POST D: Food, Glorious Food

Food in Indonesia reflects the national identity and pride of the country. Each food practice signifies their richness in culture and conscientious awareness towards diversity, especially in differing religious beliefs.  Indonesians identify very closely to their ethnic foods as it is a significant contributor to their authenticity.

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A typical meal in Indonesia consists of steamed rice, one or two main dishes made of fish, chicken or vegetables, sometimes with soup; all of which are all served together with a common side side of sambal.

One of the many identifiers of the Indonesian food culture would the convenient and easy access to food. The traditional food service would be those served by kaki lima men whereby food is delivered through push carts. This is a familiar sight in villages and towns as they could be spotted in most corners of the streets. These push carts become the ‘sights and sounds of life’ (Cuture Shock, p52) in Indonesia as they are also known for passing local news and gossip whilst providing fresh and inexpensive food.  

The variety and quality of cooked food is considerably a national asset that separates Indonesia from the rest. Both the ingredients and preparation of Indonesian cuisines are reflective of the various countries that lived in the archipelago through the centuries, these tastes were influenced by foreign inhabitants such as Chinese, Indian, Arab, Dutch and Portuguese.

Seriously, with all that mix, how could food not be tasty?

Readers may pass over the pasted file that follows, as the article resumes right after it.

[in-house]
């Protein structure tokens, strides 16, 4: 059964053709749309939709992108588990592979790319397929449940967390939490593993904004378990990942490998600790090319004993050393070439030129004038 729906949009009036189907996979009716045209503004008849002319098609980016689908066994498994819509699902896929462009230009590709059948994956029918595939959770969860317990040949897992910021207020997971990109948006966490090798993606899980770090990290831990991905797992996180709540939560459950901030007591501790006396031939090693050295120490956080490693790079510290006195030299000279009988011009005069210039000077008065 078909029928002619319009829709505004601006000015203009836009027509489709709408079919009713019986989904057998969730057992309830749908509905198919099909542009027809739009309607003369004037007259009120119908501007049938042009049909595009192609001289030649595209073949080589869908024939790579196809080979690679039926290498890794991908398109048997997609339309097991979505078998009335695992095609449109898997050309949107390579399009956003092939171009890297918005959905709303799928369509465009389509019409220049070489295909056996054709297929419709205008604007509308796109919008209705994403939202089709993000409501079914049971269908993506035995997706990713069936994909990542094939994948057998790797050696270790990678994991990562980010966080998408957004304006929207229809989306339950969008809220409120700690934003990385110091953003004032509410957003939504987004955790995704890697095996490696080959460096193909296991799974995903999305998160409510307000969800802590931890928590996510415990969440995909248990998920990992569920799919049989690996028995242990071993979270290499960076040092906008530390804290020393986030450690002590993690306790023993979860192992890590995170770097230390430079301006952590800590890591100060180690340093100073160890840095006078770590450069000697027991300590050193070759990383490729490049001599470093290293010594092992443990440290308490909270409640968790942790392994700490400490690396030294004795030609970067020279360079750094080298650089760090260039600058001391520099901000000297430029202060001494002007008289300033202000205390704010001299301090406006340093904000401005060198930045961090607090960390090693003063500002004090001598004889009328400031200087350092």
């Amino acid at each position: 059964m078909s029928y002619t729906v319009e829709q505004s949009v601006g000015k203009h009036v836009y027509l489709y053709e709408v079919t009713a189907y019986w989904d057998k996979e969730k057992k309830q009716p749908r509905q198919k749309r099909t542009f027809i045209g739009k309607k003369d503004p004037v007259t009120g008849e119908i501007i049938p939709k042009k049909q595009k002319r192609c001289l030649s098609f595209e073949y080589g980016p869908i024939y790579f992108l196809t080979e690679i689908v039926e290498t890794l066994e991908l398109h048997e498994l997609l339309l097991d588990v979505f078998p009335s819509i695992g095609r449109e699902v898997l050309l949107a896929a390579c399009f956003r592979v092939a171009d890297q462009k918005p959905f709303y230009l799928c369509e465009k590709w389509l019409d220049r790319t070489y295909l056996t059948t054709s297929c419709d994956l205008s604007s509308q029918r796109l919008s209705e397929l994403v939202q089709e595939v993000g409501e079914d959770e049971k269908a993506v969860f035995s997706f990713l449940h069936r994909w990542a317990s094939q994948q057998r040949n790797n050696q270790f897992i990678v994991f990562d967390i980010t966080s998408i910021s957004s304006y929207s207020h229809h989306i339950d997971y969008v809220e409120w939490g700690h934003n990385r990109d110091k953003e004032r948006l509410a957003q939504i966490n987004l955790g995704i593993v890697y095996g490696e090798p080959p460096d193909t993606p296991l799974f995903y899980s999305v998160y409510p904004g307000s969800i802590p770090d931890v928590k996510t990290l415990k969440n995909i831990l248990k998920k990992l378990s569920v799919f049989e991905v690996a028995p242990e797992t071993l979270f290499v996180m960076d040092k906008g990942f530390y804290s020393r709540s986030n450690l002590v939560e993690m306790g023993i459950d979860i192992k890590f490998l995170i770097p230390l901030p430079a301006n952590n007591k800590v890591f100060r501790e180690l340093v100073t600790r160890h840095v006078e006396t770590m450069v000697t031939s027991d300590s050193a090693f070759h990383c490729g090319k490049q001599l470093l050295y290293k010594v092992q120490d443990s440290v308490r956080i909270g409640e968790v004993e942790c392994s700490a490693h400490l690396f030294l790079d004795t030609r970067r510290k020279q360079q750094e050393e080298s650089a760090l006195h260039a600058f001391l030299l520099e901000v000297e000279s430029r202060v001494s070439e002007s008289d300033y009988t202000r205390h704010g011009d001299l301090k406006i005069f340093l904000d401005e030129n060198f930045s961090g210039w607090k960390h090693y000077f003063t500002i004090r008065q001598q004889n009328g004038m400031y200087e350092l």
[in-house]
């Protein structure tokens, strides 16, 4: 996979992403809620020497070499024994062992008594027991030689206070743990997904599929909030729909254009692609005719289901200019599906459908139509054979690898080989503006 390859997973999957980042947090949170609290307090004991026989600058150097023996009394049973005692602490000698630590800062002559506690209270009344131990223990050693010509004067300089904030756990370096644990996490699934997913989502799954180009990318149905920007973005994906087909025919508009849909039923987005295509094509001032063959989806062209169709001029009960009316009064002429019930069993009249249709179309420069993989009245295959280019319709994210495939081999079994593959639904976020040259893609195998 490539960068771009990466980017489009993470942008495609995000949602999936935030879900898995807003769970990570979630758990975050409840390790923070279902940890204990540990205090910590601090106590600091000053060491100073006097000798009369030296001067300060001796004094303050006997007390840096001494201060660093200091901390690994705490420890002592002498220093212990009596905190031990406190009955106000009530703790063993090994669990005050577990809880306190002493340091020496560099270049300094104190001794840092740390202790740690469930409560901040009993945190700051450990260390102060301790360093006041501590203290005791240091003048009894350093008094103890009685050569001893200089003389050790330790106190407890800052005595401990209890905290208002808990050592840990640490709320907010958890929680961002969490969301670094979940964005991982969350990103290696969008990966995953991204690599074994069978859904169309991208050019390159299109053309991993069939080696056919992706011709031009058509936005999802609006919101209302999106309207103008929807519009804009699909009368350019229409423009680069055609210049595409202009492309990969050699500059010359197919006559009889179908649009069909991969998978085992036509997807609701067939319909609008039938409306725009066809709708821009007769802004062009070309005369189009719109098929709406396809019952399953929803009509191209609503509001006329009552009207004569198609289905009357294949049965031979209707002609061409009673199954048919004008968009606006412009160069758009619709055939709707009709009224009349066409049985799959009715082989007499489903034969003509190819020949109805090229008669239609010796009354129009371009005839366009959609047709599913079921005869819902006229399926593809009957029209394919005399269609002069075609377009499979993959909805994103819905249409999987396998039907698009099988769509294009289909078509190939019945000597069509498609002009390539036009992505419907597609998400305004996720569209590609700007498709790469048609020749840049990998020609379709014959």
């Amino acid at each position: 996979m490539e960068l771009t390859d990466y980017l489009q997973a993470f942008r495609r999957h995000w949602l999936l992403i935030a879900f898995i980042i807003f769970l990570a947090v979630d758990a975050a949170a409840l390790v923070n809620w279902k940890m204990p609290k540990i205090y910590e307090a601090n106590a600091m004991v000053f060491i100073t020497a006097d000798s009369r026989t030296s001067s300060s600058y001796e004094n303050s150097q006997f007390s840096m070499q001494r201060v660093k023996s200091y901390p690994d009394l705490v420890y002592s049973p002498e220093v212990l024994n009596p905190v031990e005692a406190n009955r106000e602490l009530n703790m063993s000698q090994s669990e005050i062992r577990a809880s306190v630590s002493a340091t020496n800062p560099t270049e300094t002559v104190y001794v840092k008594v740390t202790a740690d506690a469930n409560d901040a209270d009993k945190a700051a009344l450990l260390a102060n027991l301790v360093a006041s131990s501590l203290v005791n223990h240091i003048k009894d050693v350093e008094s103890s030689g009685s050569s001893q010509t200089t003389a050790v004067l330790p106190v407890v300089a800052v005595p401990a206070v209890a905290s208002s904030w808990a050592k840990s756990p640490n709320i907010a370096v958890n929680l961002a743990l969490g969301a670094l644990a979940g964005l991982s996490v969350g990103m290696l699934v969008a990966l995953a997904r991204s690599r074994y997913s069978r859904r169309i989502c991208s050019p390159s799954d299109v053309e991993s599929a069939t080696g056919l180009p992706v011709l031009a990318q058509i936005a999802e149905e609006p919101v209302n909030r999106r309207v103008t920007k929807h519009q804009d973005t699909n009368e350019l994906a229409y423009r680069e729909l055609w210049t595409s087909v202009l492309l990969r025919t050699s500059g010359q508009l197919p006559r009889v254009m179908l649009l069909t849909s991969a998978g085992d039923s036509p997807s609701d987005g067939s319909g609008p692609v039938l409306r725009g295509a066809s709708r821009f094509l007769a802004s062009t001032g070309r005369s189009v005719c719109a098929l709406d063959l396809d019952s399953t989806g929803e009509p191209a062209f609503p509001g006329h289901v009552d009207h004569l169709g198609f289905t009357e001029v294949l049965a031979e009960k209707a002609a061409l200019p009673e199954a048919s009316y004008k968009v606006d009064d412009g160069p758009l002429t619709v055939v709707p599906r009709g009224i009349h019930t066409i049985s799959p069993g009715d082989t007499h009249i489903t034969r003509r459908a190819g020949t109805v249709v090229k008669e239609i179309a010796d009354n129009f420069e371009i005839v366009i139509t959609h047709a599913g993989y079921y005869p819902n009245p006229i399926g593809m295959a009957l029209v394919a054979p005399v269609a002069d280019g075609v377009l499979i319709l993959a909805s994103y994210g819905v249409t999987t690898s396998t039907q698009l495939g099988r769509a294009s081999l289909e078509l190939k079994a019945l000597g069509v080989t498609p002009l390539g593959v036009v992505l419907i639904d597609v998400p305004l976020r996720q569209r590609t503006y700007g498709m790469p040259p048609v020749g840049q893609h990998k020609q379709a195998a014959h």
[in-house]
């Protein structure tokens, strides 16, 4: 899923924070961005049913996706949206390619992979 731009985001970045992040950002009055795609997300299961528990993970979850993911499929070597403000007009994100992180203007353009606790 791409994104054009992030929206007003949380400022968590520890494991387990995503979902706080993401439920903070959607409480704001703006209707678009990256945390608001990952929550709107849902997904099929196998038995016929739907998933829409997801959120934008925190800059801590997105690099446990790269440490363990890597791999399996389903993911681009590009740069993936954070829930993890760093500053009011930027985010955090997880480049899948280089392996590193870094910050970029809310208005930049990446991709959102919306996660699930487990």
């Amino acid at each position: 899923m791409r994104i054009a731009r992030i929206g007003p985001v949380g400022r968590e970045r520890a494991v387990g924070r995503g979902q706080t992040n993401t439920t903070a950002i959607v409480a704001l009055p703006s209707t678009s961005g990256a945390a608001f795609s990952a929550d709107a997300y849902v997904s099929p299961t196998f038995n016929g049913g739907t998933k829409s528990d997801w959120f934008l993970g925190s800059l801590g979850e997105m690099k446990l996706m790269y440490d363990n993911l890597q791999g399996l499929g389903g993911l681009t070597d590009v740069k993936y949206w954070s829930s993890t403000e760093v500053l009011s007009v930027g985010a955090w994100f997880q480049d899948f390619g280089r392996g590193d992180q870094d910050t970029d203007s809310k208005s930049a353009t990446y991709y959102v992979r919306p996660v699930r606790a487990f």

The principle of contrast is an aspect of Indonesian cooking that is one of its greatest appeals. Where there is spicy, is a cool contrast in the palate; this practice lends itself to an exercise especially with the multitude of courses when showcasing a wide variety of food.

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Soup served with crackers and sambal

Having such a variety of beliefs,  it is not surprising that the Indonesian culture has learnt to adapt to the ways of each entity. With Islam being the dominant religion in the country, it has become part of the culture and has effectively harmonised to their lifestyle. Despite being constitutionally recognised as a secular state, serving pork ‘should be on a separate table from the general buffet and never on the same plate with other foods’ (Culture Shock, p.61) if it is being supplied. It is also important to acknowledge the significance of serving certain food such as Ubi, which are root vegetables that includes cassava, sweet potato and taro. These crops obtains a cultural connotation of being a ‘poor man’s food’ therefore serving these to certain Indonesian guests would be discrimination; however it could be served as part of western meals.